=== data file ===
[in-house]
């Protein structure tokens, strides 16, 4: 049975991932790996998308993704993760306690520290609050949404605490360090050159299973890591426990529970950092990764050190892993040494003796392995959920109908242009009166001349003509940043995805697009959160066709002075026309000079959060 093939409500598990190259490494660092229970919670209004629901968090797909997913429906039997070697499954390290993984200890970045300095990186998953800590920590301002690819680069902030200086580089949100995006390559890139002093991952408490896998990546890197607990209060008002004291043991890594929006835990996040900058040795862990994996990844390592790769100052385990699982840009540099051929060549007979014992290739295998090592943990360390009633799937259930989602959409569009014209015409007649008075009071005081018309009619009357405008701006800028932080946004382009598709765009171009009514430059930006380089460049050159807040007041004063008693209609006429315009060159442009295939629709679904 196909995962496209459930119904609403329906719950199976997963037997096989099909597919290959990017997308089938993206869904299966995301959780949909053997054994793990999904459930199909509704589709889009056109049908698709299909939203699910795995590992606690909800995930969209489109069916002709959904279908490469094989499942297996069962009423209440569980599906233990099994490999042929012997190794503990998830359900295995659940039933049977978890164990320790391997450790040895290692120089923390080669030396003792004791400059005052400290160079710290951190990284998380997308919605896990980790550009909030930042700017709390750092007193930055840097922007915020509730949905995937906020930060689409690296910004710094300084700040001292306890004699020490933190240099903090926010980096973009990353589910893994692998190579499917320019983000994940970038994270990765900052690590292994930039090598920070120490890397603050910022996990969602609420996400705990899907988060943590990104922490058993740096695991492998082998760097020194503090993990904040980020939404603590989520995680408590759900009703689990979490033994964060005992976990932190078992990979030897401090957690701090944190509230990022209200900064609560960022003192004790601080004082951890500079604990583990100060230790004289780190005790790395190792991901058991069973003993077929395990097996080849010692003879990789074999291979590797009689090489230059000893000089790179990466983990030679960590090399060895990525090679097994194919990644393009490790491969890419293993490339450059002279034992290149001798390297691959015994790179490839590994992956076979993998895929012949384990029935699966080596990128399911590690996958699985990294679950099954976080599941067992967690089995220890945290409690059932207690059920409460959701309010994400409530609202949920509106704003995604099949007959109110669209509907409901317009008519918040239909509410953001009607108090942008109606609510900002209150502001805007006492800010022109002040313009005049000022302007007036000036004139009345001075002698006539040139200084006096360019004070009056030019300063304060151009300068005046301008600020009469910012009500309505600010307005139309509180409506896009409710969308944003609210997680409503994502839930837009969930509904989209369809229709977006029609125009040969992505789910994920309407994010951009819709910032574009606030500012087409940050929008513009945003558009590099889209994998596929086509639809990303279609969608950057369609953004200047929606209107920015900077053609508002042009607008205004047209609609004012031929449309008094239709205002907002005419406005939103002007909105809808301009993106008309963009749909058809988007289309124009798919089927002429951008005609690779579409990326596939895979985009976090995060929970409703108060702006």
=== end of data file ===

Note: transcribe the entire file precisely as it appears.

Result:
[in-house]
């Protein structure tokens, strides 16, 4: 049975991932790996998308993704993760306690520290609050949404605490360090050159299973890591426990529970950092990764050190892993040494003796392995959920109908242009009166001349003509940043995805697009959160066709002075026309000079959060 093939409500598990190259490494660092229970919670209004629901968090797909997913429906039997070697499954390290993984200890970045300095990186998953800590920590301002690819680069902030200086580089949100995006390559890139002093991952408490896998990546890197607990209060008002004291043991890594929006835990996040900058040795862990994996990844390592790769100052385990699982840009540099051929060549007979014992290739295998090592943990360390009633799937259930989602959409569009014209015409007649008075009071005081018309009619009357405008701006800028932080946004382009598709765009171009009514430059930006380089460049050159807040007041004063008693209609006429315009060159442009295939629709679904 196909995962496209459930119904609403329906719950199976997963037997096989099909597919290959990017997308089938993206869904299966995301959780949909053997054994793990999904459930199909509704589709889009056109049908698709299909939203699910795995590992606690909800995930969209489109069916002709959904279908490469094989499942297996069962009423209440569980599906233990099994490999042929012997190794503990998830359900295995659940039933049977978890164990320790391997450790040895290692120089923390080669030396003792004791400059005052400290160079710290951190990284998380997308919605896990980790550009909030930042700017709390750092007193930055840097922007915020509730949905995937906020930060689409690296910004710094300084700040001292306890004699020490933190240099903090926010980096973009990353589910893994692998190579499917320019983000994940970038994270990765900052690590292994930039090598920070120490890397603050910022996990969602609420996400705990899907988060943590990104922490058993740096695991492998082998760097020194503090993990904040980020939404603590989520995680408590759900009703689990979490033994964060005992976990932190078992990979030897401090957690701090944190509230990022209200900064609560960022003192004790601080004082951890500079604990583990100060230790004289780190005790790395190792991901058991069973003993077929395990097996080849010692003879990789074999291979590797009689090489230059000893000089790179990466983990030679960590090399060895990525090679097994194919990644393009490790491969890419293993490339450059002279034992290149001798390297691959015994790179490839590994992956076979993998895929012949384990029935699966080596990128399911590690996958699985990294679950099954976080599941067992967690089995220890945290409690059932207690059920409460959701309010994400409530609202949920509106704003995604099949007959109110669209509907409901317009008519918040239909509410953001009607108090942008109606609510900002209150502001805007006492800010022109002040313009005049000022302007007036000036004139009345001075002698006539040139200084006096360019004070009056030019300063304060151009300068005046301008600020009469910012009500309505600010307005139309509180409506896009409710969308944003609210997680409503994502839930837009969930509904989209369809229709977006029609125009040969992505789910994920309407994010951009819709910032574009606030500012087409940050929008513009945003558009590099889209994998596929086509639809990303279609969608950057369609953004200047929606209107920015900077053609508002042009607008205004047209609609004012031929449309008094239709205002907002005419406005939103002007909105809808301009993106008309963009749909058809988007289309124009798919089927002429951008005609690779579409990326596939895979985009976090995060929970409703108060702006």